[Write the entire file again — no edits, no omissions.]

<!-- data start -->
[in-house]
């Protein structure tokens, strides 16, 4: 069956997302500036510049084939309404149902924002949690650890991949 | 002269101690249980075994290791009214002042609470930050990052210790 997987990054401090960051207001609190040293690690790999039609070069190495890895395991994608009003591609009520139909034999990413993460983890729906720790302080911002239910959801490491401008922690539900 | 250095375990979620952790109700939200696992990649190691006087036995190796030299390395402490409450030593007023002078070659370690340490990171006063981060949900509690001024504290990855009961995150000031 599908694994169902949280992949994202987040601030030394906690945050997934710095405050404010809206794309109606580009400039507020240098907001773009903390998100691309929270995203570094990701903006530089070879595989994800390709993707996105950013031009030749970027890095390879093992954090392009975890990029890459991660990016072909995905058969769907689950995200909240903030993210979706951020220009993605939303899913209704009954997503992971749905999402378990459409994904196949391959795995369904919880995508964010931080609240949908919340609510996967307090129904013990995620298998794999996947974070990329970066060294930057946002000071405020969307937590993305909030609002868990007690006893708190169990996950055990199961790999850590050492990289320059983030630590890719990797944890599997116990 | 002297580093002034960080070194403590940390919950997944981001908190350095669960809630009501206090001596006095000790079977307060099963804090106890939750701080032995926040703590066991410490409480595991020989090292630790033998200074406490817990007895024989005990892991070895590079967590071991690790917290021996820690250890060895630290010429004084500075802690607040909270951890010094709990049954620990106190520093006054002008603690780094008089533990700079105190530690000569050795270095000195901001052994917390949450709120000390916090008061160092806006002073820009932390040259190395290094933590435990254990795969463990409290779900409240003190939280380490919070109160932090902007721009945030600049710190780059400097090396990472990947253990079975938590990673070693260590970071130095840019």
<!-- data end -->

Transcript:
[in-house]
């Protein structure tokens, strides 16, 4: 069956997302500036510049084939309404149902924002949690650890991949 | 002269101690249980075994290791009214002042609470930050990052210790 997987990054401090960051207001609190040293690690790999039609070069190495890895395991994608009003591609009520139909034999990413993460983890729906720790302080911002239910959801490491401008922690539900 | 250095375990979620952790109700939200696992990649190691006087036995190796030299390395402490409450030593007023002078070659370690340490990171006063981060949900509690001024504290990855009961995150000031 599908694994169902949280992949994202987040601030030394906690945050997934710095405050404010809206794309109606580009400039507020240098907001773009903390998100691309929270995203570094990701903006530089070879595989994800390709993707996105950013031009030749970027890095390879093992954090392009975890990029890459991660990016072909995905058969769907689950995200909240903030993210979706951020220009993605939303899913209704009954997503992971749905999402378990459409994904196949391959795995369904919880995508964010931080609240949908919340609510996967307090129904013990995620298998794999996947974070990329970066060294930057946002000071405020969307937590993305909030609002868990007690006893708190169990996950055990199961790999850590050492990289320059983030630590890719990797944890599997116990 | 002297580093002034960080070194403590940390919950997944981001908190350095669960809630009501206090001596006095000790079977307060099963804090106890939750701080032995926040703590066991410490409480595991020989090292630790033998200074406490817990007895024989005990892991070895590079967590071991690790917290021996820690250890060895630290010429004084500075802690607040909270951890010094709990049954620990106190520093006054002008603690780094008089533990700079105190530690000569050795270095000195901001052994917390949450709120000390916090008061160092806006002073820009932390040259190395290094933590435990254990795969463990409290779900409240003190939280380490919070109160932090902007721009945030600049710190780059400097090396990472990947253990079975938590990673070693260590970071130095840019």